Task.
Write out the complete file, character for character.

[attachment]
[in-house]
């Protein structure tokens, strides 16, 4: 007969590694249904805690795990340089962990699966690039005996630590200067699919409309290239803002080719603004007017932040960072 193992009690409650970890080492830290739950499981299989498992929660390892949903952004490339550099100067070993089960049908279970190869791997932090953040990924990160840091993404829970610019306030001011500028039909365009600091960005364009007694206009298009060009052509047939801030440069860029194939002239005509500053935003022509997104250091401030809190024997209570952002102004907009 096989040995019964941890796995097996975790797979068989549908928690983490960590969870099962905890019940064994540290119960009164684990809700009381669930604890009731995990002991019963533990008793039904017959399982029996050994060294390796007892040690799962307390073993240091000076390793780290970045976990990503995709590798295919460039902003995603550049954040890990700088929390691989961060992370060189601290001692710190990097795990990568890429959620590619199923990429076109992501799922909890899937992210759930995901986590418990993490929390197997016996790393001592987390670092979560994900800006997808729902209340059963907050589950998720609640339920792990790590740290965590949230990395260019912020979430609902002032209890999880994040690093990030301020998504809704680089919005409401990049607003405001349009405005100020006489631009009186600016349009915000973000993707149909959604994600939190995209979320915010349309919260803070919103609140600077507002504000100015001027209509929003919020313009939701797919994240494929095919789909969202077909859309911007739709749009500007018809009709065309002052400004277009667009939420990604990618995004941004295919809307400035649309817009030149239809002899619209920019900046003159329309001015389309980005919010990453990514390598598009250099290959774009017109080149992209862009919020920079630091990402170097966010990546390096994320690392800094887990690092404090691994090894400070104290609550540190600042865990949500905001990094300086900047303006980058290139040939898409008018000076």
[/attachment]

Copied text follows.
[in-house]
């Protein structure tokens, strides 16, 4: 007969590694249904805690795990340089962990699966690039005996630590200067699919409309290239803002080719603004007017932040960072 193992009690409650970890080492830290739950499981299989498992929660390892949903952004490339550099100067070993089960049908279970190869791997932090953040990924990160840091993404829970610019306030001011500028039909365009600091960005364009007694206009298009060009052509047939801030440069860029194939002239005509500053935003022509997104250091401030809190024997209570952002102004907009 096989040995019964941890796995097996975790797979068989549908928690983490960590969870099962905890019940064994540290119960009164684990809700009381669930604890009731995990002991019963533990008793039904017959399982029996050994060294390796007892040690799962307390073993240091000076390793780290970045976990990503995709590798295919460039902003995603550049954040890990700088929390691989961060992370060189601290001692710190990097795990990568890429959620590619199923990429076109992501799922909890899937992210759930995901986590418990993490929390197997016996790393001592987390670092979560994900800006997808729902209340059963907050589950998720609640339920792990790590740290965590949230990395260019912020979430609902002032209890999880994040690093990030301020998504809704680089919005409401990049607003405001349009405005100020006489631009009186600016349009915000973000993707149909959604994600939190995209979320915010349309919260803070919103609140600077507002504000100015001027209509929003919020313009939701797919994240494929095919789909969202077909859309911007739709749009500007018809009709065309002052400004277009667009939420990604990618995004941004295919809307400035649309817009030149239809002899619209920019900046003159329309001015389309980005919010990453990514390598598009250099290959774009017109080149992209862009919020920079630091990402170097966010990546390096994320690392800094887990690092404090691994090894400070104290609550540190600042865990949500905001990094300086900047303006980058290139040939898409008018000076």